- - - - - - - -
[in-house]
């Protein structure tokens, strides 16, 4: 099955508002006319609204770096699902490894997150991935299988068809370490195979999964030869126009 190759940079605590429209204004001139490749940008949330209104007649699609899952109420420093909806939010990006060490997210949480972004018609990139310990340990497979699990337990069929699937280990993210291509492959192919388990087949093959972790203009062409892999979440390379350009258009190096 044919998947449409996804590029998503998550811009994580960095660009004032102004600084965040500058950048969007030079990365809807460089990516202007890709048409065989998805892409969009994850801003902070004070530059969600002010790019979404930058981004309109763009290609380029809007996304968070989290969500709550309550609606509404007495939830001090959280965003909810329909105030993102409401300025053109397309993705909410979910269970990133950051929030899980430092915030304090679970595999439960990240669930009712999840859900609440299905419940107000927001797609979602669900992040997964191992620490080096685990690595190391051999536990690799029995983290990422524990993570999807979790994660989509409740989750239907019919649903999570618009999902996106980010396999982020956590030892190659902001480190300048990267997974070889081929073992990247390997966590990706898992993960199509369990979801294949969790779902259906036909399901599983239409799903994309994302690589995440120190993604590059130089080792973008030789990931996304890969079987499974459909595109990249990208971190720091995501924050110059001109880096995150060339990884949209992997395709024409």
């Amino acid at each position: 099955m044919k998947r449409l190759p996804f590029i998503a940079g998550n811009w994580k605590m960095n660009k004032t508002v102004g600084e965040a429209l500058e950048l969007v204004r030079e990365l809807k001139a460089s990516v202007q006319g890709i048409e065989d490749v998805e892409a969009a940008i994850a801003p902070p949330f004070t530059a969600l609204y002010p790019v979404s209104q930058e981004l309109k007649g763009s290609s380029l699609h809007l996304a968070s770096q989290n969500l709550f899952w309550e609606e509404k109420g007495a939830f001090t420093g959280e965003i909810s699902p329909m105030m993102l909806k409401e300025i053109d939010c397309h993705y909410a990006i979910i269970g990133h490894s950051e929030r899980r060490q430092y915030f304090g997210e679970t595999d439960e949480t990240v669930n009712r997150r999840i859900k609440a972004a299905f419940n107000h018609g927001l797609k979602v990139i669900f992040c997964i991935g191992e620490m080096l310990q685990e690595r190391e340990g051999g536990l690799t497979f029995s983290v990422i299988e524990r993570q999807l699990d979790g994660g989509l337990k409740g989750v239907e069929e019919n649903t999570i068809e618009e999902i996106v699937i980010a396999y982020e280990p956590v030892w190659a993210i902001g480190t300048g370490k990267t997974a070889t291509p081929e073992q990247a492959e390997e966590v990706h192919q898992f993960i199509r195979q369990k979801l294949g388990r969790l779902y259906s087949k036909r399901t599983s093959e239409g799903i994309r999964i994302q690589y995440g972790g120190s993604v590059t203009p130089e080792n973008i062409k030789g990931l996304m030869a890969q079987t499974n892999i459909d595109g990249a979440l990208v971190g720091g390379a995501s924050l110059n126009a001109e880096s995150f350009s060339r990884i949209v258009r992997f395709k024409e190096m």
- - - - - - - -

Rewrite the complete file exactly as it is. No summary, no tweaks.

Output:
[in-house]
């Protein structure tokens, strides 16, 4: 099955508002006319609204770096699902490894997150991935299988068809370490195979999964030869126009 190759940079605590429209204004001139490749940008949330209104007649699609899952109420420093909806939010990006060490997210949480972004018609990139310990340990497979699990337990069929699937280990993210291509492959192919388990087949093959972790203009062409892999979440390379350009258009190096 044919998947449409996804590029998503998550811009994580960095660009004032102004600084965040500058950048969007030079990365809807460089990516202007890709048409065989998805892409969009994850801003902070004070530059969600002010790019979404930058981004309109763009290609380029809007996304968070989290969500709550309550609606509404007495939830001090959280965003909810329909105030993102409401300025053109397309993705909410979910269970990133950051929030899980430092915030304090679970595999439960990240669930009712999840859900609440299905419940107000927001797609979602669900992040997964191992620490080096685990690595190391051999536990690799029995983290990422524990993570999807979790994660989509409740989750239907019919649903999570618009999902996106980010396999982020956590030892190659902001480190300048990267997974070889081929073992990247390997966590990706898992993960199509369990979801294949969790779902259906036909399901599983239409799903994309994302690589995440120190993604590059130089080792973008030789990931996304890969079987499974459909595109990249990208971190720091995501924050110059001109880096995150060339990884949209992997395709024409």
């Amino acid at each position: 099955m044919k998947r449409l190759p996804f590029i998503a940079g998550n811009w994580k605590m960095n660009k004032t508002v102004g600084e965040a429209l500058e950048l969007v204004r030079e990365l809807k001139a460089s990516v202007q006319g890709i048409e065989d490749v998805e892409a969009a940008i994850a801003p902070p949330f004070t530059a969600l609204y002010p790019v979404s209104q930058e981004l309109k007649g763009s290609s380029l699609h809007l996304a968070s770096q989290n969500l709550f899952w309550e609606e509404k109420g007495a939830f001090t420093g959280e965003i909810s699902p329909m105030m993102l909806k409401e300025i053109d939010c397309h993705y909410a990006i979910i269970g990133h490894s950051e929030r899980r060490q430092y915030f304090g997210e679970t595999d439960e949480t990240v669930n009712r997150r999840i859900k609440a972004a299905f419940n107000h018609g927001l797609k979602v990139i669900f992040c997964i991935g191992e620490m080096l310990q685990e690595r190391e340990g051999g536990l690799t497979f029995s983290v990422i299988e524990r993570q999807l699990d979790g994660g989509l337990k409740g989750v239907e069929e019919n649903t999570i068809e618009e999902i996106v699937i980010a396999y982020e280990p956590v030892w190659a993210i902001g480190t300048g370490k990267t997974a070889t291509p081929e073992q990247a492959e390997e966590v990706h192919q898992f993960i199509r195979q369990k979801l294949g388990r969790l779902y259906s087949k036909r399901t599983s093959e239409g799903i994309r999964i994302q690589y995440g972790g120190s993604v590059t203009p130089e080792n973008i062409k030789g990931l996304m030869a890969q079987t499974n892999i459909d595109g990249a979440l990208v971190g720091g390379a995501s924050l110059n126009a001109e880096s995150f350009s060339r990884i949209v258009r992997f395709k024409e190096m």